Economist and director of the Syrian Economic Taskforce, Dr. Aussama al-Qadi, told Enab Baladi that the great state of turmoil the Syrian economy is suffering and the grounds on which the regime is building its decisions are the outcomes of the regime’s mismanagement of the economic crises it is encountering.
Al-Qadi added that commodities’ prices are increasing because goods are scarce on the market, and also because the offer-demand curve has been affected by the worsening living conditions. Prices are also increasing under the influence of the regime’s ban on trading in foreign currencies, driven by the assumption that preventing USD transactions would stabilize commodities’ prices.
Even though the price increase was overreaching, the Arab Exporters Importers Union and the Union’s Syrian Regional Office have on 4 July signed a cooperation memorandum to “support and revitalize national exports,” regime-run Syrian Arab News Agency (SANA) reported.
The seize of exports has a direct impact on residents in regime-held areas. The scarcity of a commodity often leads to a hike in its prices.
In the aftermath of the March unprecedented food price hike, the Damascus-headquartered Consumer Protection Association demanded preventing food exports from regime-held areas. The association said that priority should be meeting the local market and the citizens’ needs.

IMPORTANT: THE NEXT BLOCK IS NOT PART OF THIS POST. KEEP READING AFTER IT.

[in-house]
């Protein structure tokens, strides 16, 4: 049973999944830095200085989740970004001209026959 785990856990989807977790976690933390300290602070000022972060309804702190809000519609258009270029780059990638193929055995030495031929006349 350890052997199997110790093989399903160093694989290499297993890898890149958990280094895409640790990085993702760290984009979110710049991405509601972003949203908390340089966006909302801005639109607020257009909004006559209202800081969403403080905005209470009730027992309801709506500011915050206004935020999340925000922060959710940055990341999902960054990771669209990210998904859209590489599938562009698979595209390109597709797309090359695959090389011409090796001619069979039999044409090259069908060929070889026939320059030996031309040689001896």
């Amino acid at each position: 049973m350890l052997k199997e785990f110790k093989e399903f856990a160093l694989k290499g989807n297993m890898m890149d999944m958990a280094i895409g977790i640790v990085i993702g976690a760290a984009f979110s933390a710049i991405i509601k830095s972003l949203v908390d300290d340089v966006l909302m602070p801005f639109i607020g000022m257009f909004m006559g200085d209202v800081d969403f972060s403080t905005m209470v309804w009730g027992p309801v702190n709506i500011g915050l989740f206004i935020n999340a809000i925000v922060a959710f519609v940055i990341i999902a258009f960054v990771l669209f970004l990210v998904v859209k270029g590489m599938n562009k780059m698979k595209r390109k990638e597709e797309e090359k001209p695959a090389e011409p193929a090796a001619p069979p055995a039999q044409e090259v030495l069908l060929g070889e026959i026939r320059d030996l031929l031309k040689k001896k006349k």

Back then, the head of the association, Sarab Othman, said that the price increases are “maddening and unbearable,” noting that prices are hiking and shifting several times on the same day and that the majority of citizens is “barely left” any purchasing power, al-Watan newspaper reported.
Economist al-Qadi said that the Syrian government’s economic plans are basically about “drowning people in illusions.” On the one hand, the government declares a wage increase; on the other, it doubles the prices of basic commodities.
He added that wage increases are not solving the problem; rather, they are making it worse. These increases would naturally press the government to print new SYP notes while keeping the same scarce amount of commodities.
Consequently, the inflation levels will rise, sending goods’ prices skyrocketing in the future.
Over a single month: how did prices jump this high?
Over July, the USD hit an average of 3,200 SYP on the black market, according to Lira Today, a website that keeps a track of foreign currency exchange rates.